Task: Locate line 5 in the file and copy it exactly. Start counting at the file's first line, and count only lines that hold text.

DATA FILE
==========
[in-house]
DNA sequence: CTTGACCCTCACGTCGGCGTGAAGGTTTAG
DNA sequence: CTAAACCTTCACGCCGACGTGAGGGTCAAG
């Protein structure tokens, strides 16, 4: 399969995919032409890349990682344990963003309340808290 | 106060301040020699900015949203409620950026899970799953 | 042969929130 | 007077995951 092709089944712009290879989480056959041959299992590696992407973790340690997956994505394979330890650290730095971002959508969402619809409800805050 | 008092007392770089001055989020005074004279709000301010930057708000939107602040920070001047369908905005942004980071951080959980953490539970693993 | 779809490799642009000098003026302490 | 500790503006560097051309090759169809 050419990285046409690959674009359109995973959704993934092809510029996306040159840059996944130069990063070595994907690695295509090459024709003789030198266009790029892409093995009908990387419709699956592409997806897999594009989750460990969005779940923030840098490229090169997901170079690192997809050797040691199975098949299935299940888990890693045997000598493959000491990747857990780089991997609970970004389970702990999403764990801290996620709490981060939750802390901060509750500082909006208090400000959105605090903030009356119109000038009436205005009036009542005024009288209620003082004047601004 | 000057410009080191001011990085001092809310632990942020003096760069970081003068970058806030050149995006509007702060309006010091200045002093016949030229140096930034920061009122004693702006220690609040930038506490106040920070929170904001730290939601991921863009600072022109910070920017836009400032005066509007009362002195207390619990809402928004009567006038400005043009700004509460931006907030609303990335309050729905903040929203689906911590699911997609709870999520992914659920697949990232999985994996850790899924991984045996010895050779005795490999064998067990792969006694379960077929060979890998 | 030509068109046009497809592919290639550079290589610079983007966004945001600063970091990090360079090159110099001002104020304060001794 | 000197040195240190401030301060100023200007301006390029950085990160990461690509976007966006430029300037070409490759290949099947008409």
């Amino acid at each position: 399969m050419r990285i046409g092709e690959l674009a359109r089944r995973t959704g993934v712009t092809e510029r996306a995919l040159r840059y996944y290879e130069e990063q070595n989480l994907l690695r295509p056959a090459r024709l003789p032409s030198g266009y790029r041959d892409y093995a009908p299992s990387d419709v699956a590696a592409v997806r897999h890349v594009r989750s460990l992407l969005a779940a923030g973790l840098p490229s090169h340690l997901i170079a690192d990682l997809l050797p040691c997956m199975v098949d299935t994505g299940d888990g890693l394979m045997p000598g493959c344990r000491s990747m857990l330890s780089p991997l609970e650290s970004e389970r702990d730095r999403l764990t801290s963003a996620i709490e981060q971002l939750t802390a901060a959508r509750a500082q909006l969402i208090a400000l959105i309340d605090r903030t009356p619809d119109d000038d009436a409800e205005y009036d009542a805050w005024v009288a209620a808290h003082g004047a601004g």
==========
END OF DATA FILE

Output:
């Amino acid at each position: 399969m050419r990285i046409g092709e690959l674009a359109r089944r995973t959704g993934v712009t092809e510029r996306a995919l040159r840059y996944y290879e130069e990063q070595n989480l994907l690695r295509p056959a090459r024709l003789p032409s030198g266009y790029r041959d892409y093995a009908p299992s990387d419709v699956a590696a592409v997806r897999h890349v594009r989750s460990l992407l969005a779940a923030g973790l840098p490229s090169h340690l997901i170079a690192d990682l997809l050797p040691c997956m199975v098949d299935t994505g299940d888990g890693l394979m045997p000598g493959c344990r000491s990747m857990l330890s780089p991997l609970e650290s970004e389970r702990d730095r999403l764990t801290s963003a996620i709490e981060q971002l939750t802390a901060a959508r509750a500082q909006l969402i208090a400000l959105i309340d605090r903030t009356p619809d119109d000038d009436a409800e205005y009036d009542a805050w005024v009288a209620a808290h003082g004047a601004g």